The fundamental selling point of online dating is that no one wants to be alone, and even cold-hearted skeptics secretly want true love. “Yet 47 percent of the unmarried adults who believe marriage is becoming obsolete say they would like to marry someday.” The point is tucked into a footnote, but more should probably have been made of it. You can be a closet swinger, an out-of-closet deviant, or a U. I underlined this one several times: “A woman’s desirability, measured in messages received, peaks at age twenty-one.
Just because we are moving farther away from traditional norms in practice, does not mean we are moving farther away from them in our ideals. At age forty-eight, men are nearly twice as sought after as women.”’s Alexis Madrigal wrote in an excellent response to an excerpt from Slater’s book (published in that same magazine), “It should also be noted: There isn't a single woman's perspective in this story. Or someone who was into polyamory before online dating. Instead we get eight men from the [online dating] industry.” Like most promises of the digital era, online dating hasn’t exploded all of the old norms so much as reinforced many and twisted the rest.
Although 30 million have dabbled with online dating, that number is surprisingly low for something that ten years ago was supposed to be a “fixture” of singledom. Perhaps decades of Hollywood plotlines that have programmed us to look for love at the crowded party or the local dog park have dampened the thrill of finding a perfect match with a few keystrokes. While it’s true that these dynamics exist offline, too, online dating makes it easy to eliminate whole categories of people by checking a few boxes.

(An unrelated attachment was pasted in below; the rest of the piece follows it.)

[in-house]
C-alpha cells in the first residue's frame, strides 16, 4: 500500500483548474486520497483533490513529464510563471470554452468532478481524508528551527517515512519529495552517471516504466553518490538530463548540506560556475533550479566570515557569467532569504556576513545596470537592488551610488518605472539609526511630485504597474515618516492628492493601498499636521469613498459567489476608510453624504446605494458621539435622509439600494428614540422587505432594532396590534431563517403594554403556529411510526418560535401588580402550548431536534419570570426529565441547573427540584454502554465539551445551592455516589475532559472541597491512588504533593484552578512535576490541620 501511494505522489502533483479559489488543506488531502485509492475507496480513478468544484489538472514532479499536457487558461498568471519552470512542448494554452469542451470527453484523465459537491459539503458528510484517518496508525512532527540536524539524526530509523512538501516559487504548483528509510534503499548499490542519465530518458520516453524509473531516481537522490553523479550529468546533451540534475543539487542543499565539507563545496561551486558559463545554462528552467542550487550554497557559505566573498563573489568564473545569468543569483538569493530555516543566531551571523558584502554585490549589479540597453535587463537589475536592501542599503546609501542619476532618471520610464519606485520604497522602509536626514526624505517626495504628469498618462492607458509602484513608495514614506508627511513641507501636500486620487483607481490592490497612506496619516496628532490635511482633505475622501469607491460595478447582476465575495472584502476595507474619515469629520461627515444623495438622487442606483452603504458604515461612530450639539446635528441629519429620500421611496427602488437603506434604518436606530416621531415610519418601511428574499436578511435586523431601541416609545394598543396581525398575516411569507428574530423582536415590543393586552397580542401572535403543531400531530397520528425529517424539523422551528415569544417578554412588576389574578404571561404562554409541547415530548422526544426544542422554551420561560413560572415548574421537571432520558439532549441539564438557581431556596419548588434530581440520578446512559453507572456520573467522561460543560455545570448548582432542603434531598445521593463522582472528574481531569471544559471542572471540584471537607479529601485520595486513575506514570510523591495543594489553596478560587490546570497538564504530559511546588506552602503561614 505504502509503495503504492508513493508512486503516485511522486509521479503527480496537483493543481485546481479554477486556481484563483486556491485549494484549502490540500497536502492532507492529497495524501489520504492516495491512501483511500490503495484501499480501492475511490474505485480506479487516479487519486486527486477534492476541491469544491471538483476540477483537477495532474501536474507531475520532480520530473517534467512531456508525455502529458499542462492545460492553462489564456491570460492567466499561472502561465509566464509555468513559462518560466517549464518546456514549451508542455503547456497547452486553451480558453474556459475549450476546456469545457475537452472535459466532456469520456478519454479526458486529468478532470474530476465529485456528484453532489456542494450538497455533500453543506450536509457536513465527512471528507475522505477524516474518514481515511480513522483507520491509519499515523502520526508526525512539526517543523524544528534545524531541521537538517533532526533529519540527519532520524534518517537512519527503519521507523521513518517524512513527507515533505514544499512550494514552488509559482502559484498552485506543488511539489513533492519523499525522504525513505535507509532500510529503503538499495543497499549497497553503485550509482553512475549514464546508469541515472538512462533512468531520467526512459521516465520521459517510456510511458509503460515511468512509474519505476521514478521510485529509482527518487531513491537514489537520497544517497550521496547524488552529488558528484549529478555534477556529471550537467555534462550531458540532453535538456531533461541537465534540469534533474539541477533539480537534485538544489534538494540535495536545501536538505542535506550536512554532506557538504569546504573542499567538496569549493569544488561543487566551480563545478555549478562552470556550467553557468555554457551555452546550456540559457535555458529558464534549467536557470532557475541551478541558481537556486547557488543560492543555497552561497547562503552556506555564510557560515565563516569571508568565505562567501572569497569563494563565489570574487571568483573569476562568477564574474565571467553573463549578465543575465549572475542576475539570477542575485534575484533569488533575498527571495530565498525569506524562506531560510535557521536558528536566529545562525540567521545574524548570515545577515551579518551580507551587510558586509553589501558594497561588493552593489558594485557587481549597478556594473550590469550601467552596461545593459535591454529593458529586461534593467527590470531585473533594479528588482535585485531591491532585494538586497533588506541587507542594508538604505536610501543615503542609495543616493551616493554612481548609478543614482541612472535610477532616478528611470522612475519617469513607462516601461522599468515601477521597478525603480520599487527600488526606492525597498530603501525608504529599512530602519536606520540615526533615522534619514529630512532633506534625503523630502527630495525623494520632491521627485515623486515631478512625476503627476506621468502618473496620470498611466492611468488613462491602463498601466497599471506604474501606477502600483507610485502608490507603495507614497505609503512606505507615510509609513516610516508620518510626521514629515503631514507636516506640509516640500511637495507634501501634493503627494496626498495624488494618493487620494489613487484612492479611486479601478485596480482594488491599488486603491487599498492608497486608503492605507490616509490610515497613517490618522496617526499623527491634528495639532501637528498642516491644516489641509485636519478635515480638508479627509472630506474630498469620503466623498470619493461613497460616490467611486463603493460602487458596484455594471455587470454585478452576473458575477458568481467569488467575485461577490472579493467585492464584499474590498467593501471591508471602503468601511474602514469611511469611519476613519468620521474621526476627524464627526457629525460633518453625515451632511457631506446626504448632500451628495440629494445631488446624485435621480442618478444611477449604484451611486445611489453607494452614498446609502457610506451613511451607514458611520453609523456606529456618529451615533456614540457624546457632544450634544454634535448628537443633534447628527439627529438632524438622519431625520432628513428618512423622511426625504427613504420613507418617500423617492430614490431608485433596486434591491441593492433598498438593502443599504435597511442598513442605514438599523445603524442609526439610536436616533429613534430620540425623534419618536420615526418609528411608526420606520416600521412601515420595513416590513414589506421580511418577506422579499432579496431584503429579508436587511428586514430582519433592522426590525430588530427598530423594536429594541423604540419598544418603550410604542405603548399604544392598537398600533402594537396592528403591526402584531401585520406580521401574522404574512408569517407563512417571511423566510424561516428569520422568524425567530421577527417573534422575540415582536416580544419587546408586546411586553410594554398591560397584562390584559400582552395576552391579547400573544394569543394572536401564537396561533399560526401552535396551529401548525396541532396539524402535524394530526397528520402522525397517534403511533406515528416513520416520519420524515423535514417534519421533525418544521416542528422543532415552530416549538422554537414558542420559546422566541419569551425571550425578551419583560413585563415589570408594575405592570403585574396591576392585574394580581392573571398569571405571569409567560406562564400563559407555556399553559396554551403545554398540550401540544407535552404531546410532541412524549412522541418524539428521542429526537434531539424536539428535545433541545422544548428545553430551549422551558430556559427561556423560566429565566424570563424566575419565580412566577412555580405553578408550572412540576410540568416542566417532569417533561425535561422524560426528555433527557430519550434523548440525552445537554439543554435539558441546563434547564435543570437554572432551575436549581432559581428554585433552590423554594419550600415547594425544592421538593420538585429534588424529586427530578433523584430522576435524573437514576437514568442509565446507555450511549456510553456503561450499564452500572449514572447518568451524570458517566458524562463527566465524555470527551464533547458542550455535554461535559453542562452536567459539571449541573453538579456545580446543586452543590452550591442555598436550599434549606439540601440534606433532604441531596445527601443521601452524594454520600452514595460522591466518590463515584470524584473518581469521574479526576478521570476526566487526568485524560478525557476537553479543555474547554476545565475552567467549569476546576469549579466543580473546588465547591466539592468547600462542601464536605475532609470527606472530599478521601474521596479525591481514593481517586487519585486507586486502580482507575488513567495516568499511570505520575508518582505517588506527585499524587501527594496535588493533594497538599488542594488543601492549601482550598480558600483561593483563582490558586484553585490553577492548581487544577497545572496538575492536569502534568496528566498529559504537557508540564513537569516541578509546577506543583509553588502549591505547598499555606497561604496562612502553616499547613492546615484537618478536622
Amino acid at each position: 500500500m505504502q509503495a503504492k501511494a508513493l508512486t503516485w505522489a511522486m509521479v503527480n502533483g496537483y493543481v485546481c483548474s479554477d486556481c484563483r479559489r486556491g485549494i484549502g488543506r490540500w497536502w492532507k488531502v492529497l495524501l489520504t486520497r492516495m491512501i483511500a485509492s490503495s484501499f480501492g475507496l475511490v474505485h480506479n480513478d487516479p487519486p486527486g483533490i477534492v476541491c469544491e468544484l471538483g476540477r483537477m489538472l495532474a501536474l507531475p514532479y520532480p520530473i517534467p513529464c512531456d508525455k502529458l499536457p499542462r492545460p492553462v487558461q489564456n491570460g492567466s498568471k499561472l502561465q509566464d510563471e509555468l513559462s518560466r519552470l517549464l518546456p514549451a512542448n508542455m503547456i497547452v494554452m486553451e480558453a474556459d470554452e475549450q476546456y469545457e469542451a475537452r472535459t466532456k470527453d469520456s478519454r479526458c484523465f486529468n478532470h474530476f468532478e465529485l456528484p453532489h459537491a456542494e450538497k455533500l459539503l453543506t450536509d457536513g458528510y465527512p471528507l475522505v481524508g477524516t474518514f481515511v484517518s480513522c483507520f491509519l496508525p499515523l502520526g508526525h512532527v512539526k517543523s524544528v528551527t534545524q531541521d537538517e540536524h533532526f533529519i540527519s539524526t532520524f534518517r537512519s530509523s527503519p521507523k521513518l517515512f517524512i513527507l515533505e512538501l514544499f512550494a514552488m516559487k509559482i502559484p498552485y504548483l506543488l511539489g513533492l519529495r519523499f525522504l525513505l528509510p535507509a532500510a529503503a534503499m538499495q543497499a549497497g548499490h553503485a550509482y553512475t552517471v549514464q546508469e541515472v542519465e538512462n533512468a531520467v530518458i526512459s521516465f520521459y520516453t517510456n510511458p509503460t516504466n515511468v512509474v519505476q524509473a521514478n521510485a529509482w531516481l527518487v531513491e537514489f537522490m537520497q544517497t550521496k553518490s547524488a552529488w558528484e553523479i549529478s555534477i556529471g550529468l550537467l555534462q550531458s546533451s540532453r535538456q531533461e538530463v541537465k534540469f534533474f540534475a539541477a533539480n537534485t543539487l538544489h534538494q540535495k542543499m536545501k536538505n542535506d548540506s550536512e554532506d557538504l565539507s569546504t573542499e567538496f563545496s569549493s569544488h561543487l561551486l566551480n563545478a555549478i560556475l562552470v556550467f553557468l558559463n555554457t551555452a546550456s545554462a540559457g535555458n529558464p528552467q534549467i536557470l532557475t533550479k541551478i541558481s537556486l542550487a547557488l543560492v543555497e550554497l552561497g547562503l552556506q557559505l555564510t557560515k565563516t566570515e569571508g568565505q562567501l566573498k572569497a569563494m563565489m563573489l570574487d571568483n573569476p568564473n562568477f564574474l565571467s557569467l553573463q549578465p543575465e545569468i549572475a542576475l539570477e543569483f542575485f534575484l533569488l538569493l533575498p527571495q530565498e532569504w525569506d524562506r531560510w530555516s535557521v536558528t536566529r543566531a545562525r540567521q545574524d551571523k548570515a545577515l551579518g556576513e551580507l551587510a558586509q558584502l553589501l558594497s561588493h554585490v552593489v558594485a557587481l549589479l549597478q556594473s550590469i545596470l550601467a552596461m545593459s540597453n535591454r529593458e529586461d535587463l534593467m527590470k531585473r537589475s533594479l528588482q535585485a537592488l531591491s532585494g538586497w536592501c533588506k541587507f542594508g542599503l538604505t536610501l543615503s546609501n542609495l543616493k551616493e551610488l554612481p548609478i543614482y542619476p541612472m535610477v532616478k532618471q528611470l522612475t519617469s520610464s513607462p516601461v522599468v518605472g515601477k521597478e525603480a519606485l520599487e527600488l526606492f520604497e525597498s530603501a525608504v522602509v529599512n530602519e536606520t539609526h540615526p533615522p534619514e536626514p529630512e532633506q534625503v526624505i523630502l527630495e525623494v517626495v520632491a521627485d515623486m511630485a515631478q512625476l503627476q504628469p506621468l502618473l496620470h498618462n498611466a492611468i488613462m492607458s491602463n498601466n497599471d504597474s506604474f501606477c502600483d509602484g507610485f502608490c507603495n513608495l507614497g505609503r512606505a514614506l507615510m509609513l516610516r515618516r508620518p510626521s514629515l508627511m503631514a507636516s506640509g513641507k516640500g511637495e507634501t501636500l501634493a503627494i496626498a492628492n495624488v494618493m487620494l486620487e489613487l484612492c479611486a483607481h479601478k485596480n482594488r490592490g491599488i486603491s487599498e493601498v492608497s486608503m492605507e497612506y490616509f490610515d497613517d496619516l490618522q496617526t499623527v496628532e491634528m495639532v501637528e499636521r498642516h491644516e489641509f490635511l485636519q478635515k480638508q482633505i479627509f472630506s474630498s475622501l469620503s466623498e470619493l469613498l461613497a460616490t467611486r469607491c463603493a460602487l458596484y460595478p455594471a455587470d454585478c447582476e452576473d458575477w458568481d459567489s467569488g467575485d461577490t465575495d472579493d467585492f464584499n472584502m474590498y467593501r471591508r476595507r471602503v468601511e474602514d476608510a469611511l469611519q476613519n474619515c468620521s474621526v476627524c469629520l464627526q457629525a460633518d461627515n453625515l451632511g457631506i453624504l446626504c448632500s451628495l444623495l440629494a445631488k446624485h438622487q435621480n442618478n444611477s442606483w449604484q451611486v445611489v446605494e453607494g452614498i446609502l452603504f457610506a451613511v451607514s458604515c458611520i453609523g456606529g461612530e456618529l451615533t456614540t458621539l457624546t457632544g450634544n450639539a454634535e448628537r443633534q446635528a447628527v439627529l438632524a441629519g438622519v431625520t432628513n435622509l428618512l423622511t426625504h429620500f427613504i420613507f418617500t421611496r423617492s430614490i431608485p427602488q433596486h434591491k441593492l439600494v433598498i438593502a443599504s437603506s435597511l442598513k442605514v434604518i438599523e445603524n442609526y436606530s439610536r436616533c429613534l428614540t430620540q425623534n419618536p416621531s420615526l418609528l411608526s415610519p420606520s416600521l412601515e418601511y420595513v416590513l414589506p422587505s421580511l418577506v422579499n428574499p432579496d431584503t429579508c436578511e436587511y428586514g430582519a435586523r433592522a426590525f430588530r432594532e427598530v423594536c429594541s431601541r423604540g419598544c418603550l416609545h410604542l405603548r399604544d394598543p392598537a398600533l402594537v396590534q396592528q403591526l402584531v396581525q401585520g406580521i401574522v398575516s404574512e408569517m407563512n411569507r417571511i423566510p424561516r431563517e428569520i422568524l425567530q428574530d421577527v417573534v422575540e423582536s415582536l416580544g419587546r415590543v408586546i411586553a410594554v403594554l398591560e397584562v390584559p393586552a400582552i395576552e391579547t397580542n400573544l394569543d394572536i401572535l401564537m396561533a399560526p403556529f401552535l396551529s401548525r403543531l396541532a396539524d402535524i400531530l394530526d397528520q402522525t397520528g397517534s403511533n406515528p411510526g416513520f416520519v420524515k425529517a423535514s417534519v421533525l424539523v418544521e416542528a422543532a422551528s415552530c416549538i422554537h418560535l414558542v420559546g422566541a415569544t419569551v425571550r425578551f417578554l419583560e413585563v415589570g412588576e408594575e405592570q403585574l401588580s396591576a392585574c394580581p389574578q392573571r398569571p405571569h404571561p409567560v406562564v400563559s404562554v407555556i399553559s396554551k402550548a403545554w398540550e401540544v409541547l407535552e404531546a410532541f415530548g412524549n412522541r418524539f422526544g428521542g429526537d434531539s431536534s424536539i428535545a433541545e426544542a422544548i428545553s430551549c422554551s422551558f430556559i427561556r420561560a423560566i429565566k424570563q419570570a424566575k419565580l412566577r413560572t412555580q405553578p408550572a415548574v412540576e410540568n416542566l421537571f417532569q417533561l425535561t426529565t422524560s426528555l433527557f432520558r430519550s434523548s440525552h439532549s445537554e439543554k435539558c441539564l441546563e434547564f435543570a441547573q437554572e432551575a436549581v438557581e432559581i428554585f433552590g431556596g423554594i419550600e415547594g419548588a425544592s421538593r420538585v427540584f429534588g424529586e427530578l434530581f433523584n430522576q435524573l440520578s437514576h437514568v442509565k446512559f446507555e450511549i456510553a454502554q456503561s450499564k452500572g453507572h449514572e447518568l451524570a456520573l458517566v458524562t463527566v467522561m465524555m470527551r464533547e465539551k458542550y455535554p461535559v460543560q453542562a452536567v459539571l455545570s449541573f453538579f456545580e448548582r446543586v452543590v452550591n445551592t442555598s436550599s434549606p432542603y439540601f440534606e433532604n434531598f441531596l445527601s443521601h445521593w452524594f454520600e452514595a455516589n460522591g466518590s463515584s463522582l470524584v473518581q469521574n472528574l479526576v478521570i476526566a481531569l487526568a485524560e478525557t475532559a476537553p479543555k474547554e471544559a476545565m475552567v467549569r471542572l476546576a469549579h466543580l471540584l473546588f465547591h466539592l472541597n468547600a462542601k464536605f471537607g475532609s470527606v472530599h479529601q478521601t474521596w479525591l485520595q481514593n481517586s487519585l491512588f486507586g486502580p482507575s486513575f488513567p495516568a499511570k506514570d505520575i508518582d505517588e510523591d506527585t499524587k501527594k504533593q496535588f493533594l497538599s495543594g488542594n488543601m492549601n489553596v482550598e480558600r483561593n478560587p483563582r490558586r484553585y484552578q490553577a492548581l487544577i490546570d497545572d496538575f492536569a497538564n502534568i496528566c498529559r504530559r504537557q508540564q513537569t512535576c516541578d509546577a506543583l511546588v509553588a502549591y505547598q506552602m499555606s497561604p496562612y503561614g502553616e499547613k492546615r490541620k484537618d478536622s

Whether it’s yet another style-section trend piece or a shame-tinged confession that we’ve signed up for Match.com, we have yet to get collectively comfortable with the idea of looking for love online. These portals not only present the whole human grid of desire and stimulation but make that grid real and attainable, nonvirtual, bounded only by the limitations of curiosity and imagination,” Slater writes in his chapter about the proliferation of niche dating sites. Online dating lays bare the sexual economy in which some people (namely tall, white, wealthy men) are guaranteed winners, and others (black women, older women, short men, fat people of all genders) have a tougher time. As most online daters know, it's not the first date that's hard to get — it's the second.But if you're dating because you want a relationship and not just a date, making a connection and getting that second date (and third and fourth) is the whole point.Both Slater and Webb show (directly or indirectly) the problem with dating sites: they reduce people to their photos—followed by some hard numbers about age, weight, and income—so it’s no wonder online dating mirrors offline sexual dynamics.Despite her borderline-crazy, data-driven contortions, Webb comes across as more realistic than Slater, with his laissez-faire approach to finding love online.